The Ketchum City Council wants to move post-haste on plans to revitalize the Warm Springs Village base area, and this could include a major, five-story hotel.
There was little opposition to the proposals during public comment at a Monday, Oct. 1, City Council and Planning and Zoning Commission joint meeting, although a prominent Ketchum attorney was taking notes amid warnings of lawsuits over views that could be impaired by future development. Parking and traffic concerns will have to be carefully considered, the council agreed.
The forum for the discussions was a visual presentation of a massing study of conceptual ideas of what the area might look like with redevelopment. That redevelopment could increase the height and size of buildings while intending to make the area more user-friendly with a "village atmosphere." Nore Winter, president of Boulder, Colo.-based Winter and Co., presented the city-commissioned study to the council, P&Z and a packed house of area residents.
To allow the types of higher buildings suggested in the study, city officials agreed that rezoning the area to allow such buildings was preferred over a zoning tool called a planned unit development, which they said is more discretionary and open to litigation. Contract city planner Lisa Horowitz said previously that the current 35-foot height limit in the area was insufficient to stimulate new development.
"I am encouraged by your willingness to move quickly," said Ketchum attorney and developer Brian Barsotti. He told the council that he has a letter of intent with Columbia Hospitality of Seattle to build a hotel with a minimum of five stories and 150 rooms. Barsotti wants to develop a hotel in the heart of Warm Springs Village on Skiway Drive. His prior plans to build a luxury hotel in downtown Ketchum were not brought to fruition.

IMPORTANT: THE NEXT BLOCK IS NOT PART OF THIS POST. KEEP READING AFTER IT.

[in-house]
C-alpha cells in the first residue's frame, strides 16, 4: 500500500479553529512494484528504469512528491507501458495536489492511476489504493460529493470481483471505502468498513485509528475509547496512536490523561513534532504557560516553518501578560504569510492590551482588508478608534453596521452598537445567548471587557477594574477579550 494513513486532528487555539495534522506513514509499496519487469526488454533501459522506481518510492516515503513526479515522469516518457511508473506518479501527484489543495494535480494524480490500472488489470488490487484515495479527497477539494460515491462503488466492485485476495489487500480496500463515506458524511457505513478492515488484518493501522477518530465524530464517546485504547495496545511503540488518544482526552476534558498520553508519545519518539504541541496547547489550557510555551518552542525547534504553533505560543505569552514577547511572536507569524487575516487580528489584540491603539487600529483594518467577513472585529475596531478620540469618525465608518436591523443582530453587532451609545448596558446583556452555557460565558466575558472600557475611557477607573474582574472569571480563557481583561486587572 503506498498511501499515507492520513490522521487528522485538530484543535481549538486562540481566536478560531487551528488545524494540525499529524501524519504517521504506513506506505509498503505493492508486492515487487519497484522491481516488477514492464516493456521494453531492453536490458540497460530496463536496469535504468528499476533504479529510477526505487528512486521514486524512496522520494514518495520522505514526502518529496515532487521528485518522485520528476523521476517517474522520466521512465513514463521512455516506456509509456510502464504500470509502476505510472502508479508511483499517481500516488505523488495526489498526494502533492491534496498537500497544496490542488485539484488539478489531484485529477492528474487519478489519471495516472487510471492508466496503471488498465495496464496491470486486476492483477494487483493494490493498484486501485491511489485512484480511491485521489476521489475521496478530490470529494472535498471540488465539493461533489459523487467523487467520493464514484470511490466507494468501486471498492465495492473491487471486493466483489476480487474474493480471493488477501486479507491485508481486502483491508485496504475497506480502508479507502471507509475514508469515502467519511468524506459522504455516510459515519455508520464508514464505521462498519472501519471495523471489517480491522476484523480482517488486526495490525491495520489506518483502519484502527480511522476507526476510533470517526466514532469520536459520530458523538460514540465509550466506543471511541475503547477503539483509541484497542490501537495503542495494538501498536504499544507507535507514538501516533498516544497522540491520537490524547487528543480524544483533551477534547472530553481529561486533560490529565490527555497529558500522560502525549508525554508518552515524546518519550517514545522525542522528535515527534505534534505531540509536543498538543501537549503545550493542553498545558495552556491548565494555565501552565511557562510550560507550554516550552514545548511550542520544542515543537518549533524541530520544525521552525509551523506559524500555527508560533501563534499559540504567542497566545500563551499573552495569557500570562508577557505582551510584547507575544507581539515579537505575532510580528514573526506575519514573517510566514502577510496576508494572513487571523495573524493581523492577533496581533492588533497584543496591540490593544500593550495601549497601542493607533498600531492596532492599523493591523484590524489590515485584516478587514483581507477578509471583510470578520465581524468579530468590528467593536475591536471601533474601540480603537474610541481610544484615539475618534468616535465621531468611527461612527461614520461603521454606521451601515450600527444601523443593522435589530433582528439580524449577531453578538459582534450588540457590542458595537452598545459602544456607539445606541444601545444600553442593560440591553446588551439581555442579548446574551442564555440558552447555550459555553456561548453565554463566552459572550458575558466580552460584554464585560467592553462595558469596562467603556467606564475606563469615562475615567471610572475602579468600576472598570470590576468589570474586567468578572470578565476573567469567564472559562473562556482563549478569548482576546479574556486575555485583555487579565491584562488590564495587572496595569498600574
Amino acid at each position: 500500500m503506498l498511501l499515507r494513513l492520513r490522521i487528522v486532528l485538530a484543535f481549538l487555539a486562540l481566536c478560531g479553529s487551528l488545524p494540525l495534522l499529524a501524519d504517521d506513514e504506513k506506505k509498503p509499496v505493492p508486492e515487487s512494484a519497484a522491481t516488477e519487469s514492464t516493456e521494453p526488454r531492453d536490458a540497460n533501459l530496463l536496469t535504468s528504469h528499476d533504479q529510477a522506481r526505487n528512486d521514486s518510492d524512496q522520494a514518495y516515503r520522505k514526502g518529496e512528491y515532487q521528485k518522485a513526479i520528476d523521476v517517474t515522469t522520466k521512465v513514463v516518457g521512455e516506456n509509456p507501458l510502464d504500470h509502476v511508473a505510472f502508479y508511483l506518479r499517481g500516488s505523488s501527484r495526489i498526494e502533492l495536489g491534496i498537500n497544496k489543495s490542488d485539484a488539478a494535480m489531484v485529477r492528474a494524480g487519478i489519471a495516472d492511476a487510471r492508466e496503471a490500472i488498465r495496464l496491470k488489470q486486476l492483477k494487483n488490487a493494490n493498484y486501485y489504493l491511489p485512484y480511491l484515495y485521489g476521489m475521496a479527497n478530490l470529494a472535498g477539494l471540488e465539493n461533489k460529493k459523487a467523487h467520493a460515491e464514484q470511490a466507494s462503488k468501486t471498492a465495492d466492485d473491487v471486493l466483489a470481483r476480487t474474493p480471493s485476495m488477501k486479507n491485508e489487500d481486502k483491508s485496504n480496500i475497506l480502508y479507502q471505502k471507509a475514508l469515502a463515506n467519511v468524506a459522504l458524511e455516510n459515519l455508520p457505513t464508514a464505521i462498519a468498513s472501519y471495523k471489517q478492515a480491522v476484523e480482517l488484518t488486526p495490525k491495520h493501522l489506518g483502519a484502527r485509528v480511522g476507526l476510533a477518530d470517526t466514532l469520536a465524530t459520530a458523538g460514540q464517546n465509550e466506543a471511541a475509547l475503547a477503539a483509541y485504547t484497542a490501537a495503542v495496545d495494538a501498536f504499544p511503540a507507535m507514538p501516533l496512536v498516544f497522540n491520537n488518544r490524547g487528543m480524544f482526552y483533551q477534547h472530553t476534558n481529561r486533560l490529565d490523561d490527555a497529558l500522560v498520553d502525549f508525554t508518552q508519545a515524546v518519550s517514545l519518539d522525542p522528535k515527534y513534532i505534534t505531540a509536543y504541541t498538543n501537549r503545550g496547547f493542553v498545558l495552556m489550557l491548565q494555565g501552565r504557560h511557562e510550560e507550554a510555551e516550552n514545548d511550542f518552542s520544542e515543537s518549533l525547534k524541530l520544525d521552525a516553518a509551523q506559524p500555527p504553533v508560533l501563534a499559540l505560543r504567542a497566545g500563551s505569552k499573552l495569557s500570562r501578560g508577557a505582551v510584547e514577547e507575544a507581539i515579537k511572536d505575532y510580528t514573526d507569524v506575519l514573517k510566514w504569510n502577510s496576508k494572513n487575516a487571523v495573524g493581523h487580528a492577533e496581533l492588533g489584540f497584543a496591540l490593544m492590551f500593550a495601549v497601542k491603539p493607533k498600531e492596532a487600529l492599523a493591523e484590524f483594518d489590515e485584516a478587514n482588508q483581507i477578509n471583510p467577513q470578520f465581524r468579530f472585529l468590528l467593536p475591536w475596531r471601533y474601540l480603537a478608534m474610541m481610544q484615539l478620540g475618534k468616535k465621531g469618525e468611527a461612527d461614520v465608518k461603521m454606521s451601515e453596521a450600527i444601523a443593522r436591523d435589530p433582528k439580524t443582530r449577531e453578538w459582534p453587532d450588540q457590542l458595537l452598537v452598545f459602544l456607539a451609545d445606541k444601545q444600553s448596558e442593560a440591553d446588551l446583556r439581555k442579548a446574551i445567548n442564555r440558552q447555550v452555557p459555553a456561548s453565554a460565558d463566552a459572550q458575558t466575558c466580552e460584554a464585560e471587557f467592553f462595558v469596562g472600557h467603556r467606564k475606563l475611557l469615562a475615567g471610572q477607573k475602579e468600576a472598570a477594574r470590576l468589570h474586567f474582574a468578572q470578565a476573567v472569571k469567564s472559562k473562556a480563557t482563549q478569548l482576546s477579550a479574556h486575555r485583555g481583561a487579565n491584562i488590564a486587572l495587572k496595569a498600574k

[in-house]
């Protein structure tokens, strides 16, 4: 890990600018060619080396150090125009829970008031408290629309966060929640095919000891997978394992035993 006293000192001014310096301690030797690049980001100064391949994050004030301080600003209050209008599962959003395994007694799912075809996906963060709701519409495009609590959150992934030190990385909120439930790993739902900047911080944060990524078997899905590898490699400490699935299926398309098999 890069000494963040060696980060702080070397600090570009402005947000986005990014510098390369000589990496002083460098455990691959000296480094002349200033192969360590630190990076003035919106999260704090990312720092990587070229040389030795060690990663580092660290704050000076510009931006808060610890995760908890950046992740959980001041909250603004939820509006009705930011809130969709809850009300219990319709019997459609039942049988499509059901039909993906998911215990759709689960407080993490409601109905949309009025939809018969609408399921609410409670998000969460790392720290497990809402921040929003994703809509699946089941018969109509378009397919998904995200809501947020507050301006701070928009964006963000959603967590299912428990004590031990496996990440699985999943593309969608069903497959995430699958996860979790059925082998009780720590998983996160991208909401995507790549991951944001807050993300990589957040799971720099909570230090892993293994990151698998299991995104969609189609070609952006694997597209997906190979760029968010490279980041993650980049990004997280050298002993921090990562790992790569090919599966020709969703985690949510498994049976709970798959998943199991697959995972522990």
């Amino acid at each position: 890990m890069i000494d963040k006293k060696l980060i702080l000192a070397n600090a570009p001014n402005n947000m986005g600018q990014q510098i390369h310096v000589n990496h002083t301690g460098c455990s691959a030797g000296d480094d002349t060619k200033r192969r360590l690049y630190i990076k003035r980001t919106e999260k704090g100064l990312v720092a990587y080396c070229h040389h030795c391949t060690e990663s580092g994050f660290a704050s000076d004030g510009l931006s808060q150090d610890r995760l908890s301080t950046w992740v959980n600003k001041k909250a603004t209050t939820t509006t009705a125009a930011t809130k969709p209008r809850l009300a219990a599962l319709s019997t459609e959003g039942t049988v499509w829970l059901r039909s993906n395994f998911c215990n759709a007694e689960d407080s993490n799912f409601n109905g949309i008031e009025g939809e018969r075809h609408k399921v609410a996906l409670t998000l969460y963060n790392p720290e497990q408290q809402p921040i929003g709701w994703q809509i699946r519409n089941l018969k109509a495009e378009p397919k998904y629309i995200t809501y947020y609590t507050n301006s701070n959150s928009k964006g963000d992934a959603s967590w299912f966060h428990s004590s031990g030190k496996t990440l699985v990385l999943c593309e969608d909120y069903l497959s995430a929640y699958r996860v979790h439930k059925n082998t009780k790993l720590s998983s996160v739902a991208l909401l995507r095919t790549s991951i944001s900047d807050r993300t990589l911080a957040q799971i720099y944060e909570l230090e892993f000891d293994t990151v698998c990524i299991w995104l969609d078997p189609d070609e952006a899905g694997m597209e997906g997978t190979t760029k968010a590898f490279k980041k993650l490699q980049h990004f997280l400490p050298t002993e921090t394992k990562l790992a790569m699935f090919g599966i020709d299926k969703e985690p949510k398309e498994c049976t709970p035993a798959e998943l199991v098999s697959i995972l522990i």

Barsotti said Columbia, a hospitality management and consulting company with resorts and conference centers throughout the Pacific Northwest, brought in a "brand operator" during the recent Castle Rock Fire. Columbia and the unidentified hotel operator have to have 150 rooms to make their hotel work, Barsotti said.
"If you shrink the hotel, you shrink the services," he said.
He told the council that any hotel that is built would not have to be five stories "all-across" but could be tiered. He asked for city direction on the matter.
"We have a tremendous opportunity to revise the zoning out there and make something happen," said Ketchum Planning Director Harold Moniz. The council seemed unanimous as it told planners and the audience that they wanted to move quickly.
"Could this happen in this millenium?" asked Councilwoman Terry Tracy.
Councilman Ron Parsons also appeared eager.
"I am not in favor of dragging this out," he said.
Hank Minor, owner of Apple's Bar and Grill in Warm Springs, told the council he believed Barsotti's plans to be "a great conceptual idea."
"We have an opportunity here to do something cool," he said.
Winter concluded his presentation by pointing out something the City Council has heard before.
"The village is under-performing as a base of a major ski area," he said.
More density is needed to attract investment, and that can be achieved with mixed uses, but variation in building height is critical, Winter said. He suggested either rezoning or planned-unit-development options to accomplish revitalization goals.
Horowitz said she could work with Winter to get the proposal in front of the P&Z without dragging things out. She also addressed Councilman Steve Shafran's concerns that those whose views might be blocked by bigger buildings would sue the city.
"We have not, and have never been, able to protect everybody's private view corridor," she said.
Horowitz said she could have a schedule and budget for what needs to happen with the planning process by the council's next meeting with the hope that the planning work can be completed by the end of ski season.